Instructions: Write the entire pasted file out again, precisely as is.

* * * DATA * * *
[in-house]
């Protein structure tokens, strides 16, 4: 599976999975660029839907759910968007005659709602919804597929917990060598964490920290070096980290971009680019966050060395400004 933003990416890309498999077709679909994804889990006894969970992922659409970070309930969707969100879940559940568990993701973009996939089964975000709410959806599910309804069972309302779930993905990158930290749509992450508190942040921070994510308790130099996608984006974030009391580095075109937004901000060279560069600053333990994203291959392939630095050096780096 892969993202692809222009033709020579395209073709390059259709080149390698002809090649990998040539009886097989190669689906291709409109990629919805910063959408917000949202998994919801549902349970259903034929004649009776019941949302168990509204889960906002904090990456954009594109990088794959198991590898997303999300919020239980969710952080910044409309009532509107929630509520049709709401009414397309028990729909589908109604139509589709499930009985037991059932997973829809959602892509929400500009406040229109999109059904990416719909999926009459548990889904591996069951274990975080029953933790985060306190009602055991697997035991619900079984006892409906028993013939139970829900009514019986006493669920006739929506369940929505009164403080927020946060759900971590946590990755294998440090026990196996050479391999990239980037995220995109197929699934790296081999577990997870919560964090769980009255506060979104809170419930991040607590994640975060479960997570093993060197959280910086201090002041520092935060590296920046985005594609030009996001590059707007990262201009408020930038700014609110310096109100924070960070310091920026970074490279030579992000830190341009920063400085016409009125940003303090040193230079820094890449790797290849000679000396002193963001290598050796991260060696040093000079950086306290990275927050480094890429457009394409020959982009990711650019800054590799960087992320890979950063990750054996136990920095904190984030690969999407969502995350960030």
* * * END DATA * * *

[in-house]
């Protein structure tokens, strides 16, 4: 599976999975660029839907759910968007005659709602919804597929917990060598964490920290070096980290971009680019966050060395400004 933003990416890309498999077709679909994804889990006894969970992922659409970070309930969707969100879940559940568990993701973009996939089964975000709410959806599910309804069972309302779930993905990158930290749509992450508190942040921070994510308790130099996608984006974030009391580095075109937004901000060279560069600053333990994203291959392939630095050096780096 892969993202692809222009033709020579395209073709390059259709080149390698002809090649990998040539009886097989190669689906291709409109990629919805910063959408917000949202998994919801549902349970259903034929004649009776019941949302168990509204889960906002904090990456954009594109990088794959198991590898997303999300919020239980969710952080910044409309009532509107929630509520049709709401009414397309028990729909589908109604139509589709499930009985037991059932997973829809959602892509929400500009406040229109999109059904990416719909999926009459548990889904591996069951274990975080029953933790985060306190009602055991697997035991619900079984006892409906028993013939139970829900009514019986006493669920006739929506369940929505009164403080927020946060759900971590946590990755294998440090026990196996050479391999990239980037995220995109197929699934790296081999577990997870919560964090769980009255506060979104809170419930991040607590994640975060479960997570093993060197959280910086201090002041520092935060590296920046985005594609030009996001590059707007990262201009408020930038700014609110310096109100924070960070310091920026970074490279030579992000830190341009920063400085016409009125940003303090040193230079820094890449790797290849000679000396002193963001290598050796991260060696040093000079950086306290990275927050480094890429457009394409020959982009990711650019800054590799960087992320890979950063990750054996136990920095904190984030690969999407969502995350960030």